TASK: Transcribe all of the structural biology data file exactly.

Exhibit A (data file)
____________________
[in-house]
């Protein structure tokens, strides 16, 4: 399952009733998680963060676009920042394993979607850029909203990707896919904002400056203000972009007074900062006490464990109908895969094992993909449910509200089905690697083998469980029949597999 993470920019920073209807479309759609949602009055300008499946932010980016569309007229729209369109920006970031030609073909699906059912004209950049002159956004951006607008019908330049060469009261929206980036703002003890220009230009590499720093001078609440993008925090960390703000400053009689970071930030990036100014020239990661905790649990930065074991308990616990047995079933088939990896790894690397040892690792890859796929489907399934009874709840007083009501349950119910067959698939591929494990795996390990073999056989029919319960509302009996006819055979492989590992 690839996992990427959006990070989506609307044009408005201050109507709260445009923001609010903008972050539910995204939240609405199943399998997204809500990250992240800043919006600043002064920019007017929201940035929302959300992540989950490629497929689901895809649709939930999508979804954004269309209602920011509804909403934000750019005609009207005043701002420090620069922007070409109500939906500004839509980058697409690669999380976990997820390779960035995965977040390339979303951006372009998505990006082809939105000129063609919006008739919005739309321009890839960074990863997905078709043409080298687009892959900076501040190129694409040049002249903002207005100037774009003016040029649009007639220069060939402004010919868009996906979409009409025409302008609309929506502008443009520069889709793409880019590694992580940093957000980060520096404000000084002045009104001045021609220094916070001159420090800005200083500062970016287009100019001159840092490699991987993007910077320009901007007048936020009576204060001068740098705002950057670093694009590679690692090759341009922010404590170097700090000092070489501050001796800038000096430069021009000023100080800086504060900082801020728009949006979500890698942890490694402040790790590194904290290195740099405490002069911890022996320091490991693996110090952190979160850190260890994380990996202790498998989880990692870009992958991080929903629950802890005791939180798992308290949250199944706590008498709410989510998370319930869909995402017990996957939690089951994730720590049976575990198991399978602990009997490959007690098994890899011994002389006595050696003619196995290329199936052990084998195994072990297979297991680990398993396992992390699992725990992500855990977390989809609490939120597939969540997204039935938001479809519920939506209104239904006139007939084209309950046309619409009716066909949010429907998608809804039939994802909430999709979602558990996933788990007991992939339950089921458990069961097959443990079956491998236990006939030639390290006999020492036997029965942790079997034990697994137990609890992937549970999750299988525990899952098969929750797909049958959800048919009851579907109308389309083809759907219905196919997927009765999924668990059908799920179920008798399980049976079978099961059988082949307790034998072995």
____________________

[in-house]
């Protein structure tokens, strides 16, 4: 399952009733998680963060676009920042394993979607850029909203990707896919904002400056203000972009007074900062006490464990109908895969094992993909449910509200089905690697083998469980029949597999 993470920019920073209807479309759609949602009055300008499946932010980016569309007229729209369109920006970031030609073909699906059912004209950049002159956004951006607008019908330049060469009261929206980036703002003890220009230009590499720093001078609440993008925090960390703000400053009689970071930030990036100014020239990661905790649990930065074991308990616990047995079933088939990896790894690397040892690792890859796929489907399934009874709840007083009501349950119910067959698939591929494990795996390990073999056989029919319960509302009996006819055979492989590992 690839996992990427959006990070989506609307044009408005201050109507709260445009923001609010903008972050539910995204939240609405199943399998997204809500990250992240800043919006600043002064920019007017929201940035929302959300992540989950490629497929689901895809649709939930999508979804954004269309209602920011509804909403934000750019005609009207005043701002420090620069922007070409109500939906500004839509980058697409690669999380976990997820390779960035995965977040390339979303951006372009998505990006082809939105000129063609919006008739919005739309321009890839960074990863997905078709043409080298687009892959900076501040190129694409040049002249903002207005100037774009003016040029649009007639220069060939402004010919868009996906979409009409025409302008609309929506502008443009520069889709793409880019590694992580940093957000980060520096404000000084002045009104001045021609220094916070001159420090800005200083500062970016287009100019001159840092490699991987993007910077320009901007007048936020009576204060001068740098705002950057670093694009590679690692090759341009922010404590170097700090000092070489501050001796800038000096430069021009000023100080800086504060900082801020728009949006979500890698942890490694402040790790590194904290290195740099405490002069911890022996320091490991693996110090952190979160850190260890994380990996202790498998989880990692870009992958991080929903629950802890005791939180798992308290949250199944706590008498709410989510998370319930869909995402017990996957939690089951994730720590049976575990198991399978602990009997490959007690098994890899011994002389006595050696003619196995290329199936052990084998195994072990297979297991680990398993396992992390699992725990992500855990977390989809609490939120597939969540997204039935938001479809519920939506209104239904006139007939084209309950046309619409009716066909949010429907998608809804039939994802909430999709979602558990996933788990007991992939339950089921458990069961097959443990079956491998236990006939030639390290006999020492036997029965942790079997034990697994137990609890992937549970999750299988525990899952098969929750797909049958959800048919009851579907109308389309083809759907219905196919997927009765999924668990059908799920179920008798399980049976079978099961059988082949307790034998072995």